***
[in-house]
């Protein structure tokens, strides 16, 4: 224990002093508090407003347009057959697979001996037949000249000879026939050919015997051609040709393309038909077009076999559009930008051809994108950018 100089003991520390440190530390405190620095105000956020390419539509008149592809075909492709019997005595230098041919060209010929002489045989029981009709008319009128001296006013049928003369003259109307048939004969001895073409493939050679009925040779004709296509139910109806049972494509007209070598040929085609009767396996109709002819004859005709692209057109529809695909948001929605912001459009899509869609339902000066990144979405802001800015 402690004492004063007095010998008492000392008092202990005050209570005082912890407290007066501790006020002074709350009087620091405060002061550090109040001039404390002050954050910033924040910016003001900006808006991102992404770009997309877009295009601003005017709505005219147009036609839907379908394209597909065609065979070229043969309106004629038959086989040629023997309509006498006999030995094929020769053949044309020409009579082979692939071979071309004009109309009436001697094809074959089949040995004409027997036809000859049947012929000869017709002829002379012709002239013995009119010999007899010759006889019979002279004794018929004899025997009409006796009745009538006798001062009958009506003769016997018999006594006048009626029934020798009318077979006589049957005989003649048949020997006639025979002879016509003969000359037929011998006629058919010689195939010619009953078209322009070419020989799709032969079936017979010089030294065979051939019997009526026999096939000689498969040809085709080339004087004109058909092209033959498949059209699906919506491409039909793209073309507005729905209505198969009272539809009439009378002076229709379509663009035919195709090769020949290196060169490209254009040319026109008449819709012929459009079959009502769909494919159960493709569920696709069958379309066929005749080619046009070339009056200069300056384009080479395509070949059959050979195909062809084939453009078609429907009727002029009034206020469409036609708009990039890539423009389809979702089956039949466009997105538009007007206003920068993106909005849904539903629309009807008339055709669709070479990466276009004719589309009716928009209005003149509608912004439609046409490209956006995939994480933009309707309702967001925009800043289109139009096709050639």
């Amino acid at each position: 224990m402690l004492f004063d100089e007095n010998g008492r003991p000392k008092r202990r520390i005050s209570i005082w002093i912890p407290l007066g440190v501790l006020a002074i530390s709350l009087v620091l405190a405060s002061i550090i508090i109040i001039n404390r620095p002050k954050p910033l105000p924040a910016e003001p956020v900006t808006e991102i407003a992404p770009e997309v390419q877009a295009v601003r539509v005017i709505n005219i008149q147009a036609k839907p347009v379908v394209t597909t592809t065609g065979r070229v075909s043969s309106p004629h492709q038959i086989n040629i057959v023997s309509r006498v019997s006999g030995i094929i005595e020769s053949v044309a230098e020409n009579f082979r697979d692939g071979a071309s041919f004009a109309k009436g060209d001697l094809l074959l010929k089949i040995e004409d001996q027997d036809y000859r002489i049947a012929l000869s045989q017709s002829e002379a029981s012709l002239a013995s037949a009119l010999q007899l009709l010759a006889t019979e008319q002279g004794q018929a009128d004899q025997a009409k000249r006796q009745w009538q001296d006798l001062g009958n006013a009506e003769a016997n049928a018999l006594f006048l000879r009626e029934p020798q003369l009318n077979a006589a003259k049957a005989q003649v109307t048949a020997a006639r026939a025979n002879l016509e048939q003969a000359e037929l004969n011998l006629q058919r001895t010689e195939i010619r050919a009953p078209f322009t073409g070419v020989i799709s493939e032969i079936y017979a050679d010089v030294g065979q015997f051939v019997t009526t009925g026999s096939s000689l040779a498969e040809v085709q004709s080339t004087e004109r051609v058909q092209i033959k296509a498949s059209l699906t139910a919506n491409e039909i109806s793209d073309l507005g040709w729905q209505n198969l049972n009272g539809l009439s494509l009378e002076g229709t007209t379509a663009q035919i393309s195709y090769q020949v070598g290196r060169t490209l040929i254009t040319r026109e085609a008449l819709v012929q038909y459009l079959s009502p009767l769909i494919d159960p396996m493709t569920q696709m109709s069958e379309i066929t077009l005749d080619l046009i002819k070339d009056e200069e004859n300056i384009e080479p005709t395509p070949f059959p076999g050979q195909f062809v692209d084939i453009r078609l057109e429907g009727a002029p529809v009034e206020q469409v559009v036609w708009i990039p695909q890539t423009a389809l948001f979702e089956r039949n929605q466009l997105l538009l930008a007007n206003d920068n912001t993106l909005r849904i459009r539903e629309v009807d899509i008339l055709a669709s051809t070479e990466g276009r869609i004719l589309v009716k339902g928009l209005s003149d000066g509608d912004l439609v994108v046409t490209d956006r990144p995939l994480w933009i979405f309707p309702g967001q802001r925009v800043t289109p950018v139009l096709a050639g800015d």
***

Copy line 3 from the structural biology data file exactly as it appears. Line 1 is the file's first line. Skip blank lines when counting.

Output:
């Amino acid at each position: 224990m402690l004492f004063d100089e007095n010998g008492r003991p000392k008092r202990r520390i005050s209570i005082w002093i912890p407290l007066g440190v501790l006020a002074i530390s709350l009087v620091l405190a405060s002061i550090i508090i109040i001039n404390r620095p002050k954050p910033l105000p924040a910016e003001p956020v900006t808006e991102i407003a992404p770009e997309v390419q877009a295009v601003r539509v005017i709505n005219i008149q147009a036609k839907p347009v379908v394209t597909t592809t065609g065979r070229v075909s043969s309106p004629h492709q038959i086989n040629i057959v023997s309509r006498v019997s006999g030995i094929i005595e020769s053949v044309a230098e020409n009579f082979r697979d692939g071979a071309s041919f004009a109309k009436g060209d001697l094809l074959l010929k089949i040995e004409d001996q027997d036809y000859r002489i049947a012929l000869s045989q017709s002829e002379a029981s012709l002239a013995s037949a009119l010999q007899l009709l010759a006889t019979e008319q002279g004794q018929a009128d004899q025997a009409k000249r006796q009745w009538q001296d006798l001062g009958n006013a009506e003769a016997n049928a018999l006594f006048l000879r009626e029934p020798q003369l009318n077979a006589a003259k049957a005989q003649v109307t048949a020997a006639r026939a025979n002879l016509e048939q003969a000359e037929l004969n011998l006629q058919r001895t010689e195939i010619r050919a009953p078209f322009t073409g070419v020989i799709s493939e032969i079936y017979a050679d010089v030294g065979q015997f051939v019997t009526t009925g026999s096939s000689l040779a498969e040809v085709q004709s080339t004087e004109r051609v058909q092209i033959k296509a498949s059209l699906t139910a919506n491409e039909i109806s793209d073309l507005g040709w729905q209505n198969l049972n009272g539809l009439s494509l009378e002076g229709t007209t379509a663009q035919i393309s195709y090769q020949v070598g290196r060169t490209l040929i254009t040319r026109e085609a008449l819709v012929q038909y459009l079959s009502p009767l769909i494919d159960p396996m493709t569920q696709m109709s069958e379309i066929t077009l005749d080619l046009i002819k070339d009056e200069e004859n300056i384009e080479p005709t395509p070949f059959p076999g050979q195909f062809v692209d084939i453009r078609l057109e429907g009727a002029p529809v009034e206020q469409v559009v036609w708009i990039p695909q890539t423009a389809l948001f979702e089956r039949n929605q466009l997105l538009l930008a007007n206003d920068n912001t993106l909005r849904i459009r539903e629309v009807d899509i008339l055709a669709s051809t070479e990466g276009r869609i004719l589309v009716k339902g928009l209005s003149d000066g509608d912004l439609v994108v046409t490209d956006r990144p995939l994480w933009i979405f309707p309702g967001q802001r925009v800043t289109p950018v139009l096709a050639g800015d």